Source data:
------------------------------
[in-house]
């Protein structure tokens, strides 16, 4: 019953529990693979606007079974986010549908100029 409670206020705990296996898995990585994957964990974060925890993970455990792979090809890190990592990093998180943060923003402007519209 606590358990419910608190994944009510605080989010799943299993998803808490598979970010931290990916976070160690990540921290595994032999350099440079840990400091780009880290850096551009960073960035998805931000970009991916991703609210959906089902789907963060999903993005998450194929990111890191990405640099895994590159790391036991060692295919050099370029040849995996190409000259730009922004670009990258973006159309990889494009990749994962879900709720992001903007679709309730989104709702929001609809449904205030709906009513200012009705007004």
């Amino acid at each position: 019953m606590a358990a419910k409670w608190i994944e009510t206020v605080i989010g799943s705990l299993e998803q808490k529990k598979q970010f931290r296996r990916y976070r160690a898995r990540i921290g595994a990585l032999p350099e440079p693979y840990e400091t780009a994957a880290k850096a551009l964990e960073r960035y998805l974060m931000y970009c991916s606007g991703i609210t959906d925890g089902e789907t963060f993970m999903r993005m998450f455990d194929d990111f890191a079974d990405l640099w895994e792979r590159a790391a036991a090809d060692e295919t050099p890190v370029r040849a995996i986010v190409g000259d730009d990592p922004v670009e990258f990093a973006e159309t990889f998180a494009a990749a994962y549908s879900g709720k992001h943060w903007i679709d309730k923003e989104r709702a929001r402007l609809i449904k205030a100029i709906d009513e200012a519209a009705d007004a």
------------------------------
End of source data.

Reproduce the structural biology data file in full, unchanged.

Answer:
[in-house]
């Protein structure tokens, strides 16, 4: 019953529990693979606007079974986010549908100029 409670206020705990296996898995990585994957964990974060925890993970455990792979090809890190990592990093998180943060923003402007519209 606590358990419910608190994944009510605080989010799943299993998803808490598979970010931290990916976070160690990540921290595994032999350099440079840990400091780009880290850096551009960073960035998805931000970009991916991703609210959906089902789907963060999903993005998450194929990111890191990405640099895994590159790391036991060692295919050099370029040849995996190409000259730009922004670009990258973006159309990889494009990749994962879900709720992001903007679709309730989104709702929001609809449904205030709906009513200012009705007004």
């Amino acid at each position: 019953m606590a358990a419910k409670w608190i994944e009510t206020v605080i989010g799943s705990l299993e998803q808490k529990k598979q970010f931290r296996r990916y976070r160690a898995r990540i921290g595994a990585l032999p350099e440079p693979y840990e400091t780009a994957a880290k850096a551009l964990e960073r960035y998805l974060m931000y970009c991916s606007g991703i609210t959906d925890g089902e789907t963060f993970m999903r993005m998450f455990d194929d990111f890191a079974d990405l640099w895994e792979r590159a790391a036991a090809d060692e295919t050099p890190v370029r040849a995996i986010v190409g000259d730009d990592p922004v670009e990258f990093a973006e159309t990889f998180a494009a990749a994962y549908s879900g709720k992001h943060w903007i679709d309730k923003e989104r709702a929001r402007l609809i449904k205030a100029i709906d009513e200012a519209a009705d007004a």